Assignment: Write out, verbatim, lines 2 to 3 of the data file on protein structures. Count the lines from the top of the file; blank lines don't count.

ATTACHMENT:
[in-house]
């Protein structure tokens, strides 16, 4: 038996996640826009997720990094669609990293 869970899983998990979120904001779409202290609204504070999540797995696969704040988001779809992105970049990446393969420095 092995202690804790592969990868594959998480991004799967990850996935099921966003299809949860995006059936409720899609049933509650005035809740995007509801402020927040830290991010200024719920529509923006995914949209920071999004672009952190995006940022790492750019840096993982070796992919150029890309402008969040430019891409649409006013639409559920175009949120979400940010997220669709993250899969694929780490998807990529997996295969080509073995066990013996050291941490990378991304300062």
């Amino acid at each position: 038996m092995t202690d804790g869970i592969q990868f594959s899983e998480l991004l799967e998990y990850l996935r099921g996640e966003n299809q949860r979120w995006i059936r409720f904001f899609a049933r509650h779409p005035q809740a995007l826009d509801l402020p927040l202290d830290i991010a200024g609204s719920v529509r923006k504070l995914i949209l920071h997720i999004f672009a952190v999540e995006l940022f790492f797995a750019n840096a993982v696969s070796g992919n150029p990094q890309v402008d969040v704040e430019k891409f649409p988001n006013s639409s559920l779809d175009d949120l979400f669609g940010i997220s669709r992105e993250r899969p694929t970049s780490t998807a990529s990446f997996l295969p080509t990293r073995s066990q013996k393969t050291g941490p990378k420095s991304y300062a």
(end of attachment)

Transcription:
């Protein structure tokens, strides 16, 4: 038996996640826009997720990094669609990293 869970899983998990979120904001779409202290609204504070999540797995696969704040988001779809992105970049990446393969420095 092995202690804790592969990868594959998480991004799967990850996935099921966003299809949860995006059936409720899609049933509650005035809740995007509801402020927040830290991010200024719920529509923006995914949209920071999004672009952190995006940022790492750019840096993982070796992919150029890309402008969040430019891409649409006013639409559920175009949120979400940010997220669709993250899969694929780490998807990529997996295969080509073995066990013996050291941490990378991304300062």
């Amino acid at each position: 038996m092995t202690d804790g869970i592969q990868f594959s899983e998480l991004l799967e998990y990850l996935r099921g996640e966003n299809q949860r979120w995006i059936r409720f904001f899609a049933r509650h779409p005035q809740a995007l826009d509801l402020p927040l202290d830290i991010a200024g609204s719920v529509r923006k504070l995914i949209l920071h997720i999004f672009a952190v999540e995006l940022f790492f797995a750019n840096a993982v696969s070796g992919n150029p990094q890309v402008d969040v704040e430019k891409f649409p988001n006013s639409s559920l779809d175009d949120l979400f669609g940010i997220s669709r992105e993250r899969p694929t970049s780490t998807a990529s990446f997996l295969p080509t990293r073995s066990q013996k393969t050291g941490p990378k420095s991304y300062a």